How can we house millions of people in a short space of time while having the minimum effect on our environment?
We architects are not scientists, climatologists or chemists, not energy experts or materials engineers. Architects and designers are generally fairly mainstream, often finding ourselves collecting and filtering quite specialist information into the makeup of everyday buildings, which is exciting.
I believe is that the most important issues facing humanity are those of burgeoning world population and climate change. Therefore, in architecture it would seem a fundamental responsibility to be at the forefront of finding solutions to these issues. We have to house millions of people in a very short space of time while having the minimum effect on our environment.
Please no more ‘eco-friendly’ or ‘green this or that’, or ‘sustainability led’. All these things must inherently be part of what we do
This immense task needs to be kept securely in the mainstream. The development in the way we design and build should not be marginalised.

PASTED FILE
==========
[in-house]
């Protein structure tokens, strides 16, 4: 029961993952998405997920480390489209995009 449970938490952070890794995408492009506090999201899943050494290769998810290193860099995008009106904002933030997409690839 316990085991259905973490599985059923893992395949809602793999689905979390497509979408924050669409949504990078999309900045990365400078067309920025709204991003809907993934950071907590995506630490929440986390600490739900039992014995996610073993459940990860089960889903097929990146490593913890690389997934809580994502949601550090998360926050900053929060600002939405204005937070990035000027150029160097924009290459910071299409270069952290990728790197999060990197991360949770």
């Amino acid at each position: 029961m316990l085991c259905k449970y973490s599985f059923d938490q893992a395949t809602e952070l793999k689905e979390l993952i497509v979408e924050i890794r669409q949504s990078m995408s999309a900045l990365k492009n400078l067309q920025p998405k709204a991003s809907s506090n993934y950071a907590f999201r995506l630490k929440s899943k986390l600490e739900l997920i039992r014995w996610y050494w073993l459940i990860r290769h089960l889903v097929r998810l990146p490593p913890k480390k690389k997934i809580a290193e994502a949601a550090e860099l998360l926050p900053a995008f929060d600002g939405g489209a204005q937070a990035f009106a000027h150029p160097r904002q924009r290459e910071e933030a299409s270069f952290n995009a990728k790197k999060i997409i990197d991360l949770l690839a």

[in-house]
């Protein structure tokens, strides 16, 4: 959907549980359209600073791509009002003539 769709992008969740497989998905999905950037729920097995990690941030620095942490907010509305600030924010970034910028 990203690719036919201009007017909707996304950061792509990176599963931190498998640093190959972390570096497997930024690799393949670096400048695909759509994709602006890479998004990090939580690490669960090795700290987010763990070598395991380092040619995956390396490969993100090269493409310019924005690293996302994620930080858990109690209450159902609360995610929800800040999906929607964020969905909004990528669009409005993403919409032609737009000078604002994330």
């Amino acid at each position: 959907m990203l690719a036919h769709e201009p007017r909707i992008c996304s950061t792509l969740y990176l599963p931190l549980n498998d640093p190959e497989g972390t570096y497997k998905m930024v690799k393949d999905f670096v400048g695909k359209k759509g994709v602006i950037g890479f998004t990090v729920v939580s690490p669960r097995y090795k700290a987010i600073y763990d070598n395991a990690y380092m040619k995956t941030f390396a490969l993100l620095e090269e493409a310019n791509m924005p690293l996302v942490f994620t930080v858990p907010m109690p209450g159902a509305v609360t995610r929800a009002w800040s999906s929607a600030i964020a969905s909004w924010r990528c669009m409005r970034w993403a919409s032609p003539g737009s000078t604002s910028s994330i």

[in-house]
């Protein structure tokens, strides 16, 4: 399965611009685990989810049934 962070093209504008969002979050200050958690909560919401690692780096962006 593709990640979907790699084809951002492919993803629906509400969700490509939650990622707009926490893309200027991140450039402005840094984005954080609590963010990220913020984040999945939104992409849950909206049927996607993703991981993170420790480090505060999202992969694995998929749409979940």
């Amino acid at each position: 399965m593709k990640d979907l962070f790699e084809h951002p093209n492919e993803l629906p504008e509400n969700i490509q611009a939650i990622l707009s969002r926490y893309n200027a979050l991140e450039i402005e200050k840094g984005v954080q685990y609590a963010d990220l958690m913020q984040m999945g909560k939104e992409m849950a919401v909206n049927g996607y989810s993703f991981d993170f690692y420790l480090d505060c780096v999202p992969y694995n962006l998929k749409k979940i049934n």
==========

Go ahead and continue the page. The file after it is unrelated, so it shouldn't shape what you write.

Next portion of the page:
We really need to do away with the monikers that set these values to one side…so please no more “eco-friendly” or “green this or that”, or “sustainability led”. All these things must inherently be part of what we do and what we build.
I am concerned that as an industry we allow any ideas that we might have regarding the sustainability of our projects to be fashioned by checklists; whether Part L, or BREEAM. We need to marshall a general and proper understanding of the principals behind these standards and design to those.
This is such an exciting and challenging time to be building buildings and it is so vital that we don’t fiddle at the edges of the calamities that face us but rise to meet these challenges.
Andrew Waugh is director of Waugh Thistleston Architects